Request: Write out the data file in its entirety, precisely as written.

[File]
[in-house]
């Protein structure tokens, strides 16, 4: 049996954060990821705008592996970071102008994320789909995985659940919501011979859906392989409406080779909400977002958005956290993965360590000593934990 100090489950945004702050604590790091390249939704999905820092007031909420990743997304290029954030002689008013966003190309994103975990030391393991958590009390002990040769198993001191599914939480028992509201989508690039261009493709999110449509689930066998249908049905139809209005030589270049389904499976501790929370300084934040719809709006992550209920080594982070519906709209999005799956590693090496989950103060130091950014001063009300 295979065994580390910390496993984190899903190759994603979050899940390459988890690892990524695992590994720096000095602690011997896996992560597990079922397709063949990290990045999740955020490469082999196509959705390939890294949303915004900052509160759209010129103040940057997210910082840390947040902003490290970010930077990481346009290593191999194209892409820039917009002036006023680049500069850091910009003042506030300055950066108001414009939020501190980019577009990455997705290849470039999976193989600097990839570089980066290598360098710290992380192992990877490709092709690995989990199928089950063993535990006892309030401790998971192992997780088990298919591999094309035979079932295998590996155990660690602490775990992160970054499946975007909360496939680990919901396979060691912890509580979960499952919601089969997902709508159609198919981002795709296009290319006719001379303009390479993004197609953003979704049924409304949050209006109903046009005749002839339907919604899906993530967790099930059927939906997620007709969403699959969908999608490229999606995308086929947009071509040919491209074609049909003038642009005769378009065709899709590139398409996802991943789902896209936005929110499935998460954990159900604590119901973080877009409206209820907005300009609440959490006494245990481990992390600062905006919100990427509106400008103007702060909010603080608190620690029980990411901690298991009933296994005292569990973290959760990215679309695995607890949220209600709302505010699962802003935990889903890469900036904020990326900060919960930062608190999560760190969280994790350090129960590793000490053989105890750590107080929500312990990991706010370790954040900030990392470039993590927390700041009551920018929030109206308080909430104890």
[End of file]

[in-house]
């Protein structure tokens, strides 16, 4: 049996954060990821705008592996970071102008994320789909995985659940919501011979859906392989409406080779909400977002958005956290993965360590000593934990 100090489950945004702050604590790091390249939704999905820092007031909420990743997304290029954030002689008013966003190309994103975990030391393991958590009390002990040769198993001191599914939480028992509201989508690039261009493709999110449509689930066998249908049905139809209005030589270049389904499976501790929370300084934040719809709006992550209920080594982070519906709209999005799956590693090496989950103060130091950014001063009300 295979065994580390910390496993984190899903190759994603979050899940390459988890690892990524695992590994720096000095602690011997896996992560597990079922397709063949990290990045999740955020490469082999196509959705390939890294949303915004900052509160759209010129103040940057997210910082840390947040902003490290970010930077990481346009290593191999194209892409820039917009002036006023680049500069850091910009003042506030300055950066108001414009939020501190980019577009990455997705290849470039999976193989600097990839570089980066290598360098710290992380192992990877490709092709690995989990199928089950063993535990006892309030401790998971192992997780088990298919591999094309035979079932295998590996155990660690602490775990992160970054499946975007909360496939680990919901396979060691912890509580979960499952919601089969997902709508159609198919981002795709296009290319006719001379303009390479993004197609953003979704049924409304949050209006109903046009005749002839339907919604899906993530967790099930059927939906997620007709969403699959969908999608490229999606995308086929947009071509040919491209074609049909003038642009005769378009065709899709590139398409996802991943789902896209936005929110499935998460954990159900604590119901973080877009409206209820907005300009609440959490006494245990481990992390600062905006919100990427509106400008103007702060909010603080608190620690029980990411901690298991009933296994005292569990973290959760990215679309695995607890949220209600709302505010699962802003935990889903890469900036904020990326900060919960930062608190999560760190969280994790350090129960590793000490053989105890750590107080929500312990990991706010370790954040900030990392470039993590927390700041009551920018929030109206308080909430104890």